The Birth of Political Mass Parties
How did parties as political organizations emerge?
Why did people decide to found political parties? What determined their organizational structure? This research project studies the ideas and practices of political activists who founded the first political mass parties in the second half of the 19 th century. It focuses on the expectations and experiences of party leaders when they tried to combine mass organization and parliamentary politics. The project analyses three case studies: the German Social Democratic Workers` Party (Sozialdemokratische Arbeiterpartei, SDAP founded in 1869), the Dutch Antirevolutionary Party (ARP, Anti-Revolutionaire Partij, 1879) and the British National Liberal Federation (NLF, 1877).
The history of political mass parties has been studied from many different perspectives in historical as well as political science research. Yet, we know very little about the phenomenon of early party formation in the second half of the 19th century. The majority of studies either focused solely on individual parties without providing general conclusions or, following a more systematic approach, left original archival sources out. In order to study early party formation, my PhD project analyses three ideologically different parties in three different nation states: the German Social Democratic Workers’ Party (SDAP), the British National Liberal Federation (NLF) and the Dutch Anti-Revolutionary Party (ARP). With these three case studies, the dissertation focuses on ideas and practices that shaped the organization of early political parties.
In search for an organizational model that would combine participatory promises with efficient decision making, party activists regularly referred to traditional ideas of organization, spontaneously responded to external circumstances and often simply tried to solve organizational trouble on the spot. Without being able to foresee the future outline and its success, insiders and outsiders of the organizations fiercely discussed the new parties. Especially the combination of mass organization and parliamentary politics caused administrative problems and ideological discussions; and also raised the critical attention of many contemporaries. Through the analysis of three different case studies the dissertation pays tribute to the distinct features of national party histories. The project, however, also aims at providing insights into common organizational processes to draw a more general conclusion on the phenomenon of early party formation.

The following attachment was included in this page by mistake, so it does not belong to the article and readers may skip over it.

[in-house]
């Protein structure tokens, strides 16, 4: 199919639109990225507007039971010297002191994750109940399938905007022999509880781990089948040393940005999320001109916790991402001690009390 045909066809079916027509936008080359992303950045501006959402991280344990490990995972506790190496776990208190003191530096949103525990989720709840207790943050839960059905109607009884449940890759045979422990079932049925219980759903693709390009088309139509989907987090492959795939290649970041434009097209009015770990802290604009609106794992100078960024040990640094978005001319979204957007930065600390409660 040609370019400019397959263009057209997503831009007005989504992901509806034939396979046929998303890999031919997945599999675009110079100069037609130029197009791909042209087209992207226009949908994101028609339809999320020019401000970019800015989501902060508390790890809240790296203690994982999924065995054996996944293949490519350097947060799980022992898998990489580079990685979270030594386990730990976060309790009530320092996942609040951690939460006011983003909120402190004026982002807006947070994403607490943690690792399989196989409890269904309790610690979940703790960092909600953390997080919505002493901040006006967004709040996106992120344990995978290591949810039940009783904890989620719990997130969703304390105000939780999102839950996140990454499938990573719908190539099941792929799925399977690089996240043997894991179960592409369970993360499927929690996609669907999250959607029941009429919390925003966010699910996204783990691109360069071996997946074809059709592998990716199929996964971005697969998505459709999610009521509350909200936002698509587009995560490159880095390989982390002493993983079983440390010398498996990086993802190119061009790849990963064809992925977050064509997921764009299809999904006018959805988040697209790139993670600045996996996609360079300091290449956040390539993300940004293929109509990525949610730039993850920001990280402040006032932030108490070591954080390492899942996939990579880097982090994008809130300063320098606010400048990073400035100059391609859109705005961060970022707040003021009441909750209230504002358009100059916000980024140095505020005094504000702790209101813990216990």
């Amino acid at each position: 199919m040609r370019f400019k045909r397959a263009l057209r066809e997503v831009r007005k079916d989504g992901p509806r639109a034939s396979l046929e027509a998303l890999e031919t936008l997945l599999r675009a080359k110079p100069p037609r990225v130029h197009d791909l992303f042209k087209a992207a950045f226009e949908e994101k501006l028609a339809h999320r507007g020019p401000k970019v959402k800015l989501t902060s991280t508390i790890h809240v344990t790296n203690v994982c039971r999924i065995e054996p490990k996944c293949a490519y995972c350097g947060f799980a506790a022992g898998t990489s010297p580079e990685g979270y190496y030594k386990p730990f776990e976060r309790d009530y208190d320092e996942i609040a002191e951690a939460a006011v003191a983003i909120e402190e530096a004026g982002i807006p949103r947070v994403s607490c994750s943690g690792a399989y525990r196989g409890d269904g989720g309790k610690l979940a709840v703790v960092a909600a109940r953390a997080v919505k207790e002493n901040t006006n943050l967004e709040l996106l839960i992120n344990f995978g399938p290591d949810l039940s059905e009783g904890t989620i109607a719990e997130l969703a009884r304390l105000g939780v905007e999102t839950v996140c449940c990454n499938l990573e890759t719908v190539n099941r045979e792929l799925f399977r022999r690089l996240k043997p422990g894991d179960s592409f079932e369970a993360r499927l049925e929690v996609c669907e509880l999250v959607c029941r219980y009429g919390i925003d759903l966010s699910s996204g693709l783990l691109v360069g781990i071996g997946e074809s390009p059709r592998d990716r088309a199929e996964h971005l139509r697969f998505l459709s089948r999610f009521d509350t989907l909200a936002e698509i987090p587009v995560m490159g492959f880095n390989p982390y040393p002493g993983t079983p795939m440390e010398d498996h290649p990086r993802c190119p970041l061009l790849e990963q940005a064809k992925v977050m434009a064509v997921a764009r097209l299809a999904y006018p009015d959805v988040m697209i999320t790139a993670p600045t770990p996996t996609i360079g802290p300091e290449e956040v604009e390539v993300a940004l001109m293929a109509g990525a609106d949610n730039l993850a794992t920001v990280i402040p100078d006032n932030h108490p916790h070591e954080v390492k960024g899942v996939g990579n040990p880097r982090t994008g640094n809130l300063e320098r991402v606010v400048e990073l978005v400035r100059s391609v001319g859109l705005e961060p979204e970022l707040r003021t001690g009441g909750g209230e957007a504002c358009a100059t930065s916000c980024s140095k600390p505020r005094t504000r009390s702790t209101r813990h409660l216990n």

The historical sources primarily used for this research project are autobiographies, biographies, political brochures and other publications composed by party leaders, their supporters and critics. Also reports from party congresses and newspaper articles provide insights in how party members and critics perceived and influenced political organization. Emphasis will be placed on the comments and evaluation of organization, internal processes of party foundation and the role of individual leaders. In addition, theoretical approaches to the foundation of political parties by historians as well as social scientist are taken into consideration to allow the dissertation not only to contribute empirically, but also theoretically to the debate on political parties and their formation period.